Tutorials Session A – Deep Mathematical Properties of Submodularity with Applications to Machine Learning

Date

January 8, 2014

Speaker

Jeff A Bilmes

Affiliation

University of Washington

Overview

Submodular functions have received significant attention in the mathematics community owing to their natural and wide ranging applicability. Submodularity has a very simple definition which belies a treasure trove of consequent mathematical richness. This tutorial will attempt to convey some of this richness.

We will start by defining submodularity and polymatroidality — we will survey a surprisingly diverse set of functions that are submodular and operations that (sometimes remarkably) preserve submodularity. Next, we’ll define the submodular polytope, and its relationship to the greedy algorithm and its exact and efficient solution to certain linear programs with an exponential number of constraints. We will see how submodularity shares certain properties with convexity (efficient minimization, discrete separation, subdifferentials, lattices and sub-lattices, and the convexity of the Lovasz extension), concavity (via its definition, submodularity via concave functions, superdifferentials), and neither (simultaneous sub- and super-differentials, efficient approximate maximization). The Lovasz extension will be given particular attention due to its growing use for structured convex norms and surrogates in relaxation methods. We will survey both constrained and unconstrained submodular optimization (including the minimum norm point algorithm), discussing what is currently known about hardness (both upper and lower bounds), and also when algorithms or instances are practical.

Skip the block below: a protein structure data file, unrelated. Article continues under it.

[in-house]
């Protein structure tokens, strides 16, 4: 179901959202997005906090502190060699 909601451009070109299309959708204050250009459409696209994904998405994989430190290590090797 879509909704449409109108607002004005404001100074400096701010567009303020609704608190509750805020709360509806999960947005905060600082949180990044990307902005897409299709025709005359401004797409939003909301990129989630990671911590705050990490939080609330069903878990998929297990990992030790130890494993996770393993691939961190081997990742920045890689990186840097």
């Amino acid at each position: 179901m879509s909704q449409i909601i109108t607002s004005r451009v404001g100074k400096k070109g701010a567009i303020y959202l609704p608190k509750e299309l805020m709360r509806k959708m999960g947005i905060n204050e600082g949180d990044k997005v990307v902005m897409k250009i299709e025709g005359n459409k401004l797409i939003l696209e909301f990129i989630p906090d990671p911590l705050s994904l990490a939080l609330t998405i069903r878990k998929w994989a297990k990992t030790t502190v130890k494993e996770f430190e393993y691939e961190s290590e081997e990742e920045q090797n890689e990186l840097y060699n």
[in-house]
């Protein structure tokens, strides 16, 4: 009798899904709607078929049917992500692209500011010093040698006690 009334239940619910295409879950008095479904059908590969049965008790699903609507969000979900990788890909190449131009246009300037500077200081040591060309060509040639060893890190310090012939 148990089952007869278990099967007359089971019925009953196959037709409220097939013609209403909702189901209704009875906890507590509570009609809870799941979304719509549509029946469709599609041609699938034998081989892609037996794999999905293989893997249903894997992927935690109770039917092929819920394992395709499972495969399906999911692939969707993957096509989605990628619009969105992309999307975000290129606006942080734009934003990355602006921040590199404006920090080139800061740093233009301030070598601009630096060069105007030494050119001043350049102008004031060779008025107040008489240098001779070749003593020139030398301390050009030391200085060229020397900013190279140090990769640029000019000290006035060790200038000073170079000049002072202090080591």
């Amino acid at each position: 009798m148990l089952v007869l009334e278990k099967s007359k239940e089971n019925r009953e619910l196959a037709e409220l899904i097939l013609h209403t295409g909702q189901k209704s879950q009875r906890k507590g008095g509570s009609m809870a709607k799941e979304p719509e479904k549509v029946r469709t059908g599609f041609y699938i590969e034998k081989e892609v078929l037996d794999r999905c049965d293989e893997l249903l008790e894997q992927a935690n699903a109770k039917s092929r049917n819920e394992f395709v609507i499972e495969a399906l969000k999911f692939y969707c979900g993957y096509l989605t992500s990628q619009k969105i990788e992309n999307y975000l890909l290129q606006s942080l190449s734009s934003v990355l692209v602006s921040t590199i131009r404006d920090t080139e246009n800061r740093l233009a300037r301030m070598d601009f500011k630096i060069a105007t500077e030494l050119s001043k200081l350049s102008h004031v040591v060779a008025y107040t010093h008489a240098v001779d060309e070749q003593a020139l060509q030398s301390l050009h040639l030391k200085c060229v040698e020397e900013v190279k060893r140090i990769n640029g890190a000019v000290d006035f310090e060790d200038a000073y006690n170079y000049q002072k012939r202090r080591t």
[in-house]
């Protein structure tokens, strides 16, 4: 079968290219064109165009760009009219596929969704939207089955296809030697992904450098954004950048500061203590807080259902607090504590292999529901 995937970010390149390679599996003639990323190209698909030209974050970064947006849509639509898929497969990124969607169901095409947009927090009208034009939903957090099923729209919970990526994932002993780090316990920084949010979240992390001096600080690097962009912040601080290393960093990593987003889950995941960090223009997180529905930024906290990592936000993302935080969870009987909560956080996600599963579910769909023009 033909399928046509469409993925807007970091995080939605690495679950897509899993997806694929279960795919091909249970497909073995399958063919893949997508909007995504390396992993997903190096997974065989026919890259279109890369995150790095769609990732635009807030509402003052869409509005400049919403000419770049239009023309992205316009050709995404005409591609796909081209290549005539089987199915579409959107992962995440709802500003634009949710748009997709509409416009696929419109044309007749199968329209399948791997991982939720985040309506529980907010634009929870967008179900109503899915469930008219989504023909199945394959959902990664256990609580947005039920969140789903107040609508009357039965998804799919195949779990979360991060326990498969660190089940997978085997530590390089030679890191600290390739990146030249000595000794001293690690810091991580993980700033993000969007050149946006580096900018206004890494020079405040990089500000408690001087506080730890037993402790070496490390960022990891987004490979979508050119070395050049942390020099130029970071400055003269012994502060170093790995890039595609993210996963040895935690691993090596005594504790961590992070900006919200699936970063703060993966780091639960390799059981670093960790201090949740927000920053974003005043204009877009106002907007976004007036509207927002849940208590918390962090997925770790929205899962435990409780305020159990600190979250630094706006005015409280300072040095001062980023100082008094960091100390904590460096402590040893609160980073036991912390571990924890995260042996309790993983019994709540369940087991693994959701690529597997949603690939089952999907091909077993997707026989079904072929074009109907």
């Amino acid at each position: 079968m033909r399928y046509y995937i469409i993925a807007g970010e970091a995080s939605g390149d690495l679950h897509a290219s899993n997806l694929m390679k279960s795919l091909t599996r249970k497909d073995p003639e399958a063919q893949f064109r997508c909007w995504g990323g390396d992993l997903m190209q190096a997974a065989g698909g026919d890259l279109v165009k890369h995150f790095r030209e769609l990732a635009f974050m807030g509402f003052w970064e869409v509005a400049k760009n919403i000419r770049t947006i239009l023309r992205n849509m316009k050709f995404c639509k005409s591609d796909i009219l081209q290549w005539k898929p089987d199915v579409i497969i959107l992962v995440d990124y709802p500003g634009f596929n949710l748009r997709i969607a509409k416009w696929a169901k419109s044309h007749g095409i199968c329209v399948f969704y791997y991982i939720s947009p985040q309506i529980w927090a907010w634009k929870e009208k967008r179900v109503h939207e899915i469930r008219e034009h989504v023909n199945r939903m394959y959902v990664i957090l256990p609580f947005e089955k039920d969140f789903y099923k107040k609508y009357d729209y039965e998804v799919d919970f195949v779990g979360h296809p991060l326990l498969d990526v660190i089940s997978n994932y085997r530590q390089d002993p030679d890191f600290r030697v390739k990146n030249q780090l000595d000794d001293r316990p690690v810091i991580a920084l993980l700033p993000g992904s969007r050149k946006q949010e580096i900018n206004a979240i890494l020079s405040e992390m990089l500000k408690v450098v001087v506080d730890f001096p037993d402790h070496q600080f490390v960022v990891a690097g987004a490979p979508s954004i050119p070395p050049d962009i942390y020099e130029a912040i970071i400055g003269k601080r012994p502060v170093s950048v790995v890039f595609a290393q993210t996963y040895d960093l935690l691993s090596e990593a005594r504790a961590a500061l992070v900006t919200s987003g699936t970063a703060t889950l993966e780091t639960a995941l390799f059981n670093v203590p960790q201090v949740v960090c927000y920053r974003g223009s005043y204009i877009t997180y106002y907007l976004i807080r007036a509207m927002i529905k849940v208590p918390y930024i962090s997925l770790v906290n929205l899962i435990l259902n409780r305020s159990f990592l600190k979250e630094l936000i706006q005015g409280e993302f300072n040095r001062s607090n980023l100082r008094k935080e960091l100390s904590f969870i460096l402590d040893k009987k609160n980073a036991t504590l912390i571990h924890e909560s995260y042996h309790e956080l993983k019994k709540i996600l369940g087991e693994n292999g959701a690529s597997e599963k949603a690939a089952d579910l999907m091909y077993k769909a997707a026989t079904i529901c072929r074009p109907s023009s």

As to applications, it is interesting that a submodular function itself can often be seen as a parameter to instantiate a machine-learning instance — this includes active/semi-supervised learning, structured sparsity inducing norms, combinatorial independence and generalized entropy, and rank-order based divergences. Other examples include feature selection, data subset (or core set) selection, inference in graphical models with high tree-width and global potentials in computer vision, and influence determination in social networks.

Speakers

Jeff A Bilmes

Jeff A. Bilmes is a professor at the Department of Electrical Engineering at the University of Washington, Seattle and an adjunct professor in Computer Science & Engineering and the department of Linguistics. He received his Ph.D. in computer science from the University of California in Berkeley. He is a 2001 NSF Career award winner, a 2002 CRA Digital Government Fellow, a 2008 NAE Gilbreth Lectureship award recipient, and a 2012/2013 ISCA Distinguished Lecturer. His primary interests lie in signal processing for pattern classification, speech recognition, language processing, bioinformatics, machine learning, graphical models, submodularity in combinatorial optimization and machine learning, active and semi-supervised learning, computer vision, and audio/music processing. Starting in 2003, Prof. Bilmes became one of the first to apply submodularity in machine learning.